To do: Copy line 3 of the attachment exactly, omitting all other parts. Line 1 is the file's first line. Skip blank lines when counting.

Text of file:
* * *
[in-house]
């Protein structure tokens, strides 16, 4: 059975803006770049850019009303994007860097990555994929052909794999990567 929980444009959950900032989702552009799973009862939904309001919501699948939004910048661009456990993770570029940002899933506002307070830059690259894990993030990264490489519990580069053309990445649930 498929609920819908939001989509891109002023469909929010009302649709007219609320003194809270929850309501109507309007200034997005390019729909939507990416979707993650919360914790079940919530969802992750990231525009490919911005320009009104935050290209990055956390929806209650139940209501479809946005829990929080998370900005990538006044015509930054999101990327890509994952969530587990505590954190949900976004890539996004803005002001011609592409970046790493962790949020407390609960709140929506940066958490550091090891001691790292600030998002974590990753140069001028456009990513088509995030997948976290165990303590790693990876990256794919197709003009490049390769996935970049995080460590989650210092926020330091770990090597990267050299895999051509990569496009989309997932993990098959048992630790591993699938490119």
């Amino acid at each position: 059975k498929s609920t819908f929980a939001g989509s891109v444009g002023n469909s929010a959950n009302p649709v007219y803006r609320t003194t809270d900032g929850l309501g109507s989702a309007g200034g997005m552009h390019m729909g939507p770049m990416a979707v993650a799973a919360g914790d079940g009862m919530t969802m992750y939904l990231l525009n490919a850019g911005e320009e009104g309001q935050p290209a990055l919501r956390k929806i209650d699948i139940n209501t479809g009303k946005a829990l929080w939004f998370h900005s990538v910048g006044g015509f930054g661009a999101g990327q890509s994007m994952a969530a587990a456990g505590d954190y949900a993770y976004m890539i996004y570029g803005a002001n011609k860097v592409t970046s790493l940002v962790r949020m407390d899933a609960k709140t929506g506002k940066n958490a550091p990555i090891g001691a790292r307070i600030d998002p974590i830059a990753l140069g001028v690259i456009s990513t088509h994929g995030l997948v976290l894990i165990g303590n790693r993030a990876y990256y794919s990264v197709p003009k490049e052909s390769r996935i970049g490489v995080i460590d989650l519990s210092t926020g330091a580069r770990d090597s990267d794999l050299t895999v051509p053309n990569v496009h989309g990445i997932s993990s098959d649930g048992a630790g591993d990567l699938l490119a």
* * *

């Amino acid at each position: 059975k498929s609920t819908f929980a939001g989509s891109v444009g002023n469909s929010a959950n009302p649709v007219y803006r609320t003194t809270d900032g929850l309501g109507s989702a309007g200034g997005m552009h390019m729909g939507p770049m990416a979707v993650a799973a919360g914790d079940g009862m919530t969802m992750y939904l990231l525009n490919a850019g911005e320009e009104g309001q935050p290209a990055l919501r956390k929806i209650d699948i139940n209501t479809g009303k946005a829990l929080w939004f998370h900005s990538v910048g006044g015509f930054g661009a999101g990327q890509s994007m994952a969530a587990a456990g505590d954190y949900a993770y976004m890539i996004y570029g803005a002001n011609k860097v592409t970046s790493l940002v962790r949020m407390d899933a609960k709140t929506g506002k940066n958490a550091p990555i090891g001691a790292r307070i600030d998002p974590i830059a990753l140069g001028v690259i456009s990513t088509h994929g995030l997948v976290l894990i165990g303590n790693r993030a990876y990256y794919s990264v197709p003009k490049e052909s390769r996935i970049g490489v995080i460590d989650l519990s210092t926020g330091a580069r770990d090597s990267d794999l050299t895999v051509p053309n990569v496009h989309g990445i997932s993990s098959d649930g048992a630790g591993d990567l699938l490119a």